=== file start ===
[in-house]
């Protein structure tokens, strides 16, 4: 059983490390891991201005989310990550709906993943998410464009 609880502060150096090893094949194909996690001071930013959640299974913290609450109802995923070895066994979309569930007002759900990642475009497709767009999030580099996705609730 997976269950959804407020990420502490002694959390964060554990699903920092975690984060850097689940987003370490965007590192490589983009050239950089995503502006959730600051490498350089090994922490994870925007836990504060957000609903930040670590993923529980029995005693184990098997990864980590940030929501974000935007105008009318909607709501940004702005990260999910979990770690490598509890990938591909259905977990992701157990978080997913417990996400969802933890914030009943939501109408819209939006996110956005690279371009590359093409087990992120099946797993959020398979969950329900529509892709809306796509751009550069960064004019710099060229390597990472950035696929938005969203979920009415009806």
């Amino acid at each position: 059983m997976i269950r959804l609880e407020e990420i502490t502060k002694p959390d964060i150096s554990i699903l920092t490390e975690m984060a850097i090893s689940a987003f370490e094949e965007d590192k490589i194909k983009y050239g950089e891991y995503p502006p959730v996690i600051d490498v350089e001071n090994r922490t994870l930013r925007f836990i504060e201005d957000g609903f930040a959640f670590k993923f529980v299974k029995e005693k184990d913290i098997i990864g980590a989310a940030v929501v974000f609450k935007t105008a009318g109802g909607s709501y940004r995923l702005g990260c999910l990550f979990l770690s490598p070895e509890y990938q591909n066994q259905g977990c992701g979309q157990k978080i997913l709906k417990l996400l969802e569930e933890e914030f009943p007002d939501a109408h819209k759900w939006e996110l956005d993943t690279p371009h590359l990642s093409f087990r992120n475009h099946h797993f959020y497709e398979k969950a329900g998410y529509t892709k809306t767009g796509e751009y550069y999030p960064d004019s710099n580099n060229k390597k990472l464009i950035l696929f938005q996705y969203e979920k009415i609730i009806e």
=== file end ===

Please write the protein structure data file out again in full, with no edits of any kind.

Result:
[in-house]
């Protein structure tokens, strides 16, 4: 059983490390891991201005989310990550709906993943998410464009 609880502060150096090893094949194909996690001071930013959640299974913290609450109802995923070895066994979309569930007002759900990642475009497709767009999030580099996705609730 997976269950959804407020990420502490002694959390964060554990699903920092975690984060850097689940987003370490965007590192490589983009050239950089995503502006959730600051490498350089090994922490994870925007836990504060957000609903930040670590993923529980029995005693184990098997990864980590940030929501974000935007105008009318909607709501940004702005990260999910979990770690490598509890990938591909259905977990992701157990978080997913417990996400969802933890914030009943939501109408819209939006996110956005690279371009590359093409087990992120099946797993959020398979969950329900529509892709809306796509751009550069960064004019710099060229390597990472950035696929938005969203979920009415009806």
């Amino acid at each position: 059983m997976i269950r959804l609880e407020e990420i502490t502060k002694p959390d964060i150096s554990i699903l920092t490390e975690m984060a850097i090893s689940a987003f370490e094949e965007d590192k490589i194909k983009y050239g950089e891991y995503p502006p959730v996690i600051d490498v350089e001071n090994r922490t994870l930013r925007f836990i504060e201005d957000g609903f930040a959640f670590k993923f529980v299974k029995e005693k184990d913290i098997i990864g980590a989310a940030v929501v974000f609450k935007t105008a009318g109802g909607s709501y940004r995923l702005g990260c999910l990550f979990l770690s490598p070895e509890y990938q591909n066994q259905g977990c992701g979309q157990k978080i997913l709906k417990l996400l969802e569930e933890e914030f009943p007002d939501a109408h819209k759900w939006e996110l956005d993943t690279p371009h590359l990642s093409f087990r992120n475009h099946h797993f959020y497709e398979k969950a329900g998410y529509t892709k809306t767009g796509e751009y550069y999030p960064d004019s710099n580099n060229k390597k990472l464009i950035l696929f938005q996705y969203e979920k009415i609730i009806e």